A proposal by Venezuela President Hugo Chavez to try to broker a peace deal in Libya briefly pushed oil lower on Thursday, while recently risk-averse stock markets put in some gains.
European markets were volatile ahead of a European Central Bank meeting that was expected to sharpen its anti-inflation line.
Early losses of around $3 a barrel in crude oil were pared back on reports of continued fighting in Libya, including air strikes against rebel positions.
Brent crude oil fell as low as $113.09 a barrel but was later back up around $116.
World stocks as measured by MSCI were up 0.2 percent.
The early moves in oil were prompted by Chavez, a good friend of Libyan leader Muammar Gaddafi, suggesting a commission from Latin America, Europe and the Middle East could be formed to try to reach a negotiated outcome to the Libyan crisis, which has driven oil prices to levels that may threaten global economic recovery.
Arab League Secretary-General Amr Moussa said the proposal a was under consideration by his group.
Some oil analysts suggested that the proposal was a convenient excuse for traders to adjust their positions.
If it's coming out of Chavez, it might not have a great degree of substance, said Tim Riddell, head of technical analysis at ANZ in Singapore.
The fact that the markets have been so volatile and without having concrete evidence of any material shift in the unrest in the Arab world suggests to me that we are at best consolidating.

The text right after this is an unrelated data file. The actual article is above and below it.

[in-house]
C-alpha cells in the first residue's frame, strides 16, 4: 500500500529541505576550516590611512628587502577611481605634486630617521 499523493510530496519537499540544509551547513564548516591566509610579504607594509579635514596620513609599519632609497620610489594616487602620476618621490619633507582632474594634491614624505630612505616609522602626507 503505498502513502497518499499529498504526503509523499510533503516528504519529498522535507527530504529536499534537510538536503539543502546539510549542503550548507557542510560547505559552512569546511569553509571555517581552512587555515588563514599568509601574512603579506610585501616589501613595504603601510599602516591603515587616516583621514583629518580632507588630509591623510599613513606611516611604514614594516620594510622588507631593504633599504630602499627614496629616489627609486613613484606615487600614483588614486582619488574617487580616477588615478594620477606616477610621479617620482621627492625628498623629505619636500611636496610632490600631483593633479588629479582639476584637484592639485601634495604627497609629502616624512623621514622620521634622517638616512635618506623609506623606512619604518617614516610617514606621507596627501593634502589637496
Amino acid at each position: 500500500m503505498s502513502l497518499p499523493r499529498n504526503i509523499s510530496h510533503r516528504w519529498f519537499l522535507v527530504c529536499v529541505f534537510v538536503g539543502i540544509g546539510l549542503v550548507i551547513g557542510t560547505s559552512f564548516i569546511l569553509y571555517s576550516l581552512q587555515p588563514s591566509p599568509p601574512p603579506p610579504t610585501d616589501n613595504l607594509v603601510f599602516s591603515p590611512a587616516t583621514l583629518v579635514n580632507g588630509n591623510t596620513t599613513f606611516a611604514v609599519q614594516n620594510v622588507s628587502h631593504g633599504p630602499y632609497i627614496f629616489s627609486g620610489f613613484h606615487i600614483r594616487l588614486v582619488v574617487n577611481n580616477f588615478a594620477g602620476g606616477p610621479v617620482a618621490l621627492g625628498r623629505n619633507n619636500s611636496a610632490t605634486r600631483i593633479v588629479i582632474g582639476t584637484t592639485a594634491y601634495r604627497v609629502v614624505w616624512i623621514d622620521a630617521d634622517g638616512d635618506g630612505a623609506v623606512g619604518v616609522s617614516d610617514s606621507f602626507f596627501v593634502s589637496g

Financial markets have nonetheless become highly sensitive to North Africa and Middle east tension because of the broad impact that a rising oil price has on everything from corporate profits to consumer confidence and interest rate projections.
European shares rose on Thursday buoyed by positive U.S. economic news overnight and the falling oil price.
The FTSEurofirst 300 index of leading European shares was up 0.4 percent, partially recovering the previous session's 0.7 percent fall.
Forecast-beating U.S. private sector jobs data and positive comments from the Federal Reserve in its latest Beige Book report overnight helped buoy equities in both the United States and Asia.
(There is) some hope that the global recovery is strong enough to weather any shocks that may arise due to uncertainties in the Middle East, said Zahid Mahmood, senior dealer at Capital Spreads.
The euro hovered near a four-month high against the dollar, supported by expectations that the ECB meeting will pave the way for rate rises later in the year.
Investors have pushed the euro up about 3 percent from a low hit on February 14.
The euro was slightly weaker against the dollar at $1.3851, but close to its four-month peak of $1.3890 hit on trading platform EBS on Wednesday.
Euro zone government bonds traded lower ahead of the ECB meeting.
(Additional reporting by Neal Armstrong and Simon Falush; Editing by Hugh Lawson)